One church, one faith, one Lord 

Throne of St Peter

This afternoon, history was made. Evensong, the iconic expression of Anglican worship, was celebrated in St Peter's Basilica in Rome by an Anglican Archbishop on the anniversary of the election of the Pope.

Archbishop David Moxon, the Director of the Anglican Centre in Rome, led the service using Cranmer's ancient words. Archbishop Arthur Roche, Secretary of the Congregation for Divine Worship and the Discipline of the Sacraments, one of the most senior Englishmen in the Vatican, preached. The choir of Merton College sang.

DM at Throne

The music was carefully chosen to reflect this historic occasion. The service was framed by motets written by William Byrd (c. 1539/40-1623). Byrd was a Roman Catholic throughout his long life, but worked for the Church of England firstly as organist of Lincoln Cathedral and, in 1572 when he returned to London, at the Chapel Royal. The service opened with Prevent us, O Lord, words from the Book of Common Prayer but ended with Justorum animae,  which comes from the Roman Catholic ‘Propers for The Feast of Saints’, published in the Gradualia 1605.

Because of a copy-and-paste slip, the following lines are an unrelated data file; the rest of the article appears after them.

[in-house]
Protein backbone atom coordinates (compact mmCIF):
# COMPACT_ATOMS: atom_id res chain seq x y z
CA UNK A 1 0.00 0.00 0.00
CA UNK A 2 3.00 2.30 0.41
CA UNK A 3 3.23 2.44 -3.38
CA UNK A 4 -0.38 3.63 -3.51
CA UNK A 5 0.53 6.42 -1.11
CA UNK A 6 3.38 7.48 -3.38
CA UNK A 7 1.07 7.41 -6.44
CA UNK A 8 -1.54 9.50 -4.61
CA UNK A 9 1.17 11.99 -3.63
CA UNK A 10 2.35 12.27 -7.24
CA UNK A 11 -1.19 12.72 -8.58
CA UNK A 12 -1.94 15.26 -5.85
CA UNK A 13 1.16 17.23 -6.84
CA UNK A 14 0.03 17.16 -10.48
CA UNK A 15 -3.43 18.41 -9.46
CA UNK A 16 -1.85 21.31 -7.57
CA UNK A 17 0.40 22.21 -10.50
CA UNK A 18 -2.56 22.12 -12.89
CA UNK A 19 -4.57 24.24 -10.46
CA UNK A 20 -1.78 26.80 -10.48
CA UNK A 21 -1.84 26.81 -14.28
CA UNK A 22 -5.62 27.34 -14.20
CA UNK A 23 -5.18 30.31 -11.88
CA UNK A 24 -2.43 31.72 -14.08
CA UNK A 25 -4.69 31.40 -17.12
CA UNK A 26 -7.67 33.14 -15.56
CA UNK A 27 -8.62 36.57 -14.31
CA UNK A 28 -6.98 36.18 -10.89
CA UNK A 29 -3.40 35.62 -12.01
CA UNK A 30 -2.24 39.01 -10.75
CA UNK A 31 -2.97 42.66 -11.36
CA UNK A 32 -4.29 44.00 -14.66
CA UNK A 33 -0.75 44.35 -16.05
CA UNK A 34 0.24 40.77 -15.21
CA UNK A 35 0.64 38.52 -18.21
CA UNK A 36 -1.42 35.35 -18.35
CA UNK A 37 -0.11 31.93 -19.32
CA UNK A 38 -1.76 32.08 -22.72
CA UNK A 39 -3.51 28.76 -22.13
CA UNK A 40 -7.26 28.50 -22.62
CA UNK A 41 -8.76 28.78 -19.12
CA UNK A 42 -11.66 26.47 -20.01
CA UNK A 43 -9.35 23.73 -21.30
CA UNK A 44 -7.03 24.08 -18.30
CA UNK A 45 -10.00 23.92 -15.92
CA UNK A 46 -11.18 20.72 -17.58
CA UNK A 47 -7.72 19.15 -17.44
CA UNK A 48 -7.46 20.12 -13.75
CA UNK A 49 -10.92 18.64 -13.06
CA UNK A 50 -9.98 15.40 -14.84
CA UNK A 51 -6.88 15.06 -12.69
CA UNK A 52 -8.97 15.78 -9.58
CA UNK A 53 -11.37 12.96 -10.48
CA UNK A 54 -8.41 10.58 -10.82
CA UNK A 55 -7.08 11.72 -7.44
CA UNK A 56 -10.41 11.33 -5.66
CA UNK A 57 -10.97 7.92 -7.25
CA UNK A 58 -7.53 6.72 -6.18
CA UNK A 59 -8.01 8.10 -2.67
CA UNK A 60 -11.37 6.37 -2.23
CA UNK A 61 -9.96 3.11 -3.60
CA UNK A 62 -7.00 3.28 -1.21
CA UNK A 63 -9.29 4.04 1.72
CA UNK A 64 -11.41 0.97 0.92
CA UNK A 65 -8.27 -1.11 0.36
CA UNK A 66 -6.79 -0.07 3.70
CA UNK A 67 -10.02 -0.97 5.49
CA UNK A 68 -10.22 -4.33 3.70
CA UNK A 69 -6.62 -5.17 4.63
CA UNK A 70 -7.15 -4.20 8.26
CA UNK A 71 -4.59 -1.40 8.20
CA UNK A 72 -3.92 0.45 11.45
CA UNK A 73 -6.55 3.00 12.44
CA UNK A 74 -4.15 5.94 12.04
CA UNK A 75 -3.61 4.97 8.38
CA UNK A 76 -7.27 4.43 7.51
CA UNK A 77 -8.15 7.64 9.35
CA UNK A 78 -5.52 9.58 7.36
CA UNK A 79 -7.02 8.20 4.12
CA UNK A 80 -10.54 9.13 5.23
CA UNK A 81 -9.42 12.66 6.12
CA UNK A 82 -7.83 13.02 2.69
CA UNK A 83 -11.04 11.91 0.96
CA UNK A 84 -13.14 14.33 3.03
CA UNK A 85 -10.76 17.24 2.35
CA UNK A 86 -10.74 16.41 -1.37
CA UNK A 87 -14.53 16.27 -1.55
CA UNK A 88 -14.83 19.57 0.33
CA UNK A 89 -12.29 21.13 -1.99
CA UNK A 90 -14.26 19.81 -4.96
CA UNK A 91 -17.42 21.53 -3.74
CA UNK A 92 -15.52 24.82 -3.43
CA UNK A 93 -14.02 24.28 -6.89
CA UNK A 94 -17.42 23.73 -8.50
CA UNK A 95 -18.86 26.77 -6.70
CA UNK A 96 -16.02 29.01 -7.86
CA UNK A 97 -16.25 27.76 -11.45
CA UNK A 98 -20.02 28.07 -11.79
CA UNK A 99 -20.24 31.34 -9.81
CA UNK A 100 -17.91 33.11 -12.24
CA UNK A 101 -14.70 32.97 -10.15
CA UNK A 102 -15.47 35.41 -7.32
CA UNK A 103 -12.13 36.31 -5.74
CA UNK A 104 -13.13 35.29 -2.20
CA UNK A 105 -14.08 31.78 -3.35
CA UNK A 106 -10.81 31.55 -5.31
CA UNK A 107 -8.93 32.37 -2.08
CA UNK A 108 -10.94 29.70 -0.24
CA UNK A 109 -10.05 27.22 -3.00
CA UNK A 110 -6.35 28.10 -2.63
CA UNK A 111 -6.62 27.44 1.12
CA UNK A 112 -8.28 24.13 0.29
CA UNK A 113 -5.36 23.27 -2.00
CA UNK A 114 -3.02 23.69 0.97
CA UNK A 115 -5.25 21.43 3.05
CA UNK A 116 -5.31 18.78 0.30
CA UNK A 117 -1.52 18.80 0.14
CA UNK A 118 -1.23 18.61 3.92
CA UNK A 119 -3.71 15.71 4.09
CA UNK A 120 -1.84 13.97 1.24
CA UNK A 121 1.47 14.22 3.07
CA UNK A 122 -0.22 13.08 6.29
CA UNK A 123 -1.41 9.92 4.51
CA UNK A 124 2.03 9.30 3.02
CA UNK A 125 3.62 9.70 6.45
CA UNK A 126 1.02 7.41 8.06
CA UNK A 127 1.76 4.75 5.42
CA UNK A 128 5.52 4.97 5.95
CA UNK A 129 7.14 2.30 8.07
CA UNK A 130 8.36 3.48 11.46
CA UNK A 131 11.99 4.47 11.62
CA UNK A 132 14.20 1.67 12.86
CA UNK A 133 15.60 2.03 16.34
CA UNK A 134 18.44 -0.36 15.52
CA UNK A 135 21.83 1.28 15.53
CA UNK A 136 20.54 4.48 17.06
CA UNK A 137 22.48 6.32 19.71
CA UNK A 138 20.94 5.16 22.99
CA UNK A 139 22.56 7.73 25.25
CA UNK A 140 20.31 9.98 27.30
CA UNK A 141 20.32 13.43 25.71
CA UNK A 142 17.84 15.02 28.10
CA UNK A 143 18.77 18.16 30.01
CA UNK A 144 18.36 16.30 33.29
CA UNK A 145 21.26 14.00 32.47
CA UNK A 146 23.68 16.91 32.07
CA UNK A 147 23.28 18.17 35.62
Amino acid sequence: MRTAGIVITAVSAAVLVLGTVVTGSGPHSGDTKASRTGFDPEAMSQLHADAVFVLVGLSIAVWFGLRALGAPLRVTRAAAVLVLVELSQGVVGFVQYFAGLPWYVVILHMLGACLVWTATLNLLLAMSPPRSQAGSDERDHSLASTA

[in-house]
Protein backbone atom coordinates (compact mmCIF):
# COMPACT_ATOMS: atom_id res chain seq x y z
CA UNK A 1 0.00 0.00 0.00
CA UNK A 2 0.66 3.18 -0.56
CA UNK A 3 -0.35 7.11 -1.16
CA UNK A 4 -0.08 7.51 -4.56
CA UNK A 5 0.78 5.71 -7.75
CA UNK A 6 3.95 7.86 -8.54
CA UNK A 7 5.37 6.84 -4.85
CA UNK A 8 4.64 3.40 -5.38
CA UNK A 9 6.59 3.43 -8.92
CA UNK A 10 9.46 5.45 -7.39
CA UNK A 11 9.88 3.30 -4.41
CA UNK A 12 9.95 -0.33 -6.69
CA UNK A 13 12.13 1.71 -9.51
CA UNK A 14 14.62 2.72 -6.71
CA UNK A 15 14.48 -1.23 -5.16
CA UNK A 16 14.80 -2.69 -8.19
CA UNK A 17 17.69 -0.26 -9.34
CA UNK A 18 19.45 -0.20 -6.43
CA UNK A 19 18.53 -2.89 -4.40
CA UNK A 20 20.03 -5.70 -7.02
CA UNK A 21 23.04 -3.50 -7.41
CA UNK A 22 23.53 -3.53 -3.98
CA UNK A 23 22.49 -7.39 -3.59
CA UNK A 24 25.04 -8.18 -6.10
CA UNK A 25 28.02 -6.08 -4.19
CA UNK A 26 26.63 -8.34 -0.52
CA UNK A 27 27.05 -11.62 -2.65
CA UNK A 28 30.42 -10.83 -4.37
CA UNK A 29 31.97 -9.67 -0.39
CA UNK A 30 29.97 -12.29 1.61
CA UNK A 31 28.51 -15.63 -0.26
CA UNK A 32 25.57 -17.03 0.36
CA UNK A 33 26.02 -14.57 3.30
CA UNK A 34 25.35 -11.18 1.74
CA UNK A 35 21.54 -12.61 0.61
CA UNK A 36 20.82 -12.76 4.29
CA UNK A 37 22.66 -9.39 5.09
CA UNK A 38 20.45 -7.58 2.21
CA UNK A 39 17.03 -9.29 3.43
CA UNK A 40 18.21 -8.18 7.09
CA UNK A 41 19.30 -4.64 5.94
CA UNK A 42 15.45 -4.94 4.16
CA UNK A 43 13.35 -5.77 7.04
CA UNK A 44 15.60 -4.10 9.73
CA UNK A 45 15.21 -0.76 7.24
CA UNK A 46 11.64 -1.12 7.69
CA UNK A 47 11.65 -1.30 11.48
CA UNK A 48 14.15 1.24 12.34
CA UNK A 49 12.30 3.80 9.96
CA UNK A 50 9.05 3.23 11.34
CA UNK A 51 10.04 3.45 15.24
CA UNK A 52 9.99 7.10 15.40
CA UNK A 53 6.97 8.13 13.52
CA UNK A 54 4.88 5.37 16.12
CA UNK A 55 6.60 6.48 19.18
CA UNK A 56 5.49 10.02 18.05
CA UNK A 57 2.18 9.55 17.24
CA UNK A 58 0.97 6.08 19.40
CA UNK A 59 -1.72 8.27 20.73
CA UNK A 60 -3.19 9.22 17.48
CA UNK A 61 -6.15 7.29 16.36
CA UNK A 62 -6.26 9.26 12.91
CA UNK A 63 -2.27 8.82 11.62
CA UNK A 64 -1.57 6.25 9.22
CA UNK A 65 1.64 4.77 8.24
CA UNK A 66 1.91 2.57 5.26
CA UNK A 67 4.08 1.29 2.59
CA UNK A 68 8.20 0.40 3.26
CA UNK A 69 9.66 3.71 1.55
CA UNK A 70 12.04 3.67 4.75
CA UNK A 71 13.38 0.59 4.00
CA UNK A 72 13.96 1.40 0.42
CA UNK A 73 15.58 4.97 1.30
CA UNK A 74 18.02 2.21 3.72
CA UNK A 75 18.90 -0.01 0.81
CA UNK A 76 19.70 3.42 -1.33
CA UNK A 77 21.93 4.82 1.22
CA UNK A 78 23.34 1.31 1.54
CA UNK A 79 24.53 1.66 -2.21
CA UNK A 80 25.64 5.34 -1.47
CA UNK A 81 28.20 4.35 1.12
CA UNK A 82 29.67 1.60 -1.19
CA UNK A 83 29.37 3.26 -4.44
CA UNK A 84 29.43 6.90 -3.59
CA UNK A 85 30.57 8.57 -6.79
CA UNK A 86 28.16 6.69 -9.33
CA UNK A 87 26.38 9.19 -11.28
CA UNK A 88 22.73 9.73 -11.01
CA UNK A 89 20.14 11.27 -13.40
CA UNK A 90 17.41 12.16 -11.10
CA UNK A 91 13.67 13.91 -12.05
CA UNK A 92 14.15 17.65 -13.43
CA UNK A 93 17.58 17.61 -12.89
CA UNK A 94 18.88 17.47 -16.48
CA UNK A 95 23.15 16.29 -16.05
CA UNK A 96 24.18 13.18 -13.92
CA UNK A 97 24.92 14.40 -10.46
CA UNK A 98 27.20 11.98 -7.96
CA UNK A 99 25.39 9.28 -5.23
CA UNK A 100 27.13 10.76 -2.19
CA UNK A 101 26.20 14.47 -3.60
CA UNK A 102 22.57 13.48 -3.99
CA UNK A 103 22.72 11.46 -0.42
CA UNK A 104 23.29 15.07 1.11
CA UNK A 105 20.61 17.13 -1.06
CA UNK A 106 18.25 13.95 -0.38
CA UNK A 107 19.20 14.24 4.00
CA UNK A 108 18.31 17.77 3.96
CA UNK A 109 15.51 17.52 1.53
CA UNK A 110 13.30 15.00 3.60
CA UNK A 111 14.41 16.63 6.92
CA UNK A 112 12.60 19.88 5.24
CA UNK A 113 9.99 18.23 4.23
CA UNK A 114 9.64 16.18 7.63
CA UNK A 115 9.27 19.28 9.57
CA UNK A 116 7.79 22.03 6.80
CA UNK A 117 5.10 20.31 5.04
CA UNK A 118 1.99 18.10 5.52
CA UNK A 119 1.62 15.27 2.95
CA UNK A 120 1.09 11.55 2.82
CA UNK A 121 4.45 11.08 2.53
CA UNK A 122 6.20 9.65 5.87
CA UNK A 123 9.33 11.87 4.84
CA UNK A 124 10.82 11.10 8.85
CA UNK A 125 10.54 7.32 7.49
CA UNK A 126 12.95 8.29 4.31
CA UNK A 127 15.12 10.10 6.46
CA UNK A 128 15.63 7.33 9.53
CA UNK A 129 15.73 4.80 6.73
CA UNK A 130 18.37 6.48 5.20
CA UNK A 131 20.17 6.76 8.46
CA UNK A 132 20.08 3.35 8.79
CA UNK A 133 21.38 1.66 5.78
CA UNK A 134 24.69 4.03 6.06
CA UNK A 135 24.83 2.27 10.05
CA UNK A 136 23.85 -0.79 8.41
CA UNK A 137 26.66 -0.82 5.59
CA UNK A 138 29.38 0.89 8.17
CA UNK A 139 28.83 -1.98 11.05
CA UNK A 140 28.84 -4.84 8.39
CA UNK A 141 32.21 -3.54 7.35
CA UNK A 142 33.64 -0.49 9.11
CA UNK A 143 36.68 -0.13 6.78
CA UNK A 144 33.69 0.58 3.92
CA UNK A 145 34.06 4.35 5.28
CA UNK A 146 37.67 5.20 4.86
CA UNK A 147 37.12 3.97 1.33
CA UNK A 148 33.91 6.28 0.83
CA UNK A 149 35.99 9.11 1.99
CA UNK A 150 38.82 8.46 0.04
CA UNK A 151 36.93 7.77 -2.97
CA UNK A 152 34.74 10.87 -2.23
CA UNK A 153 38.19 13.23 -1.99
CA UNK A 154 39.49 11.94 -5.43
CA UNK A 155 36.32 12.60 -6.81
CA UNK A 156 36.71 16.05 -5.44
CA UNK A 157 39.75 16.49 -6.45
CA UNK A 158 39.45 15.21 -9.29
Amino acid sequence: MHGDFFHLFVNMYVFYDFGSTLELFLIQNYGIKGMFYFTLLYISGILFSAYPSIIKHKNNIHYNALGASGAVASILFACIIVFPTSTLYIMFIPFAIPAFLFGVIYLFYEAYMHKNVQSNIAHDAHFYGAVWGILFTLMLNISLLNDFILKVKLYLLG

Merton Choir

The service was held in honour of St Gregory the Great on the nearest day to his old feast day. St Gregory was the Pope who sent St Augustine to England to evangelise the Anglo-Saxons and who has become an unofficial patron of the most recent ecumenical exchanges between the Anglican and Roman Catholic Churches. His crozier-head was sent to Canterbury as a gesture of support during the Primates' Meeting in January 2016 and Pope Francis gave Archbishop Justin Welby a wooden crozier modelled on it during their meeting in October. Archbishop Roche preached on the important ways in which Pope St Gregory, the servant of the servants of God, can guide relations between the two communion today.


The final hymn, during which the procession made its way to the tomb of St Gregory, was the great, rousing, "Thy hand, O God, has guided'. The final verse sums up so much of the feeling in St Peter's today as Anglicans and Catholics praised God together in a way few would have expected even a year ago:

Thy mercy will not fail us,
Nor leave thy work undone;
With thy right hand to help us,
The victory shall be won;
And then, by men and angels,
Thy name shall be adored,
And this shall be their anthem,
One Church, one Faith, one Lord.

One Church. One Faith. One Lord.

Staff Member, 15/03/2017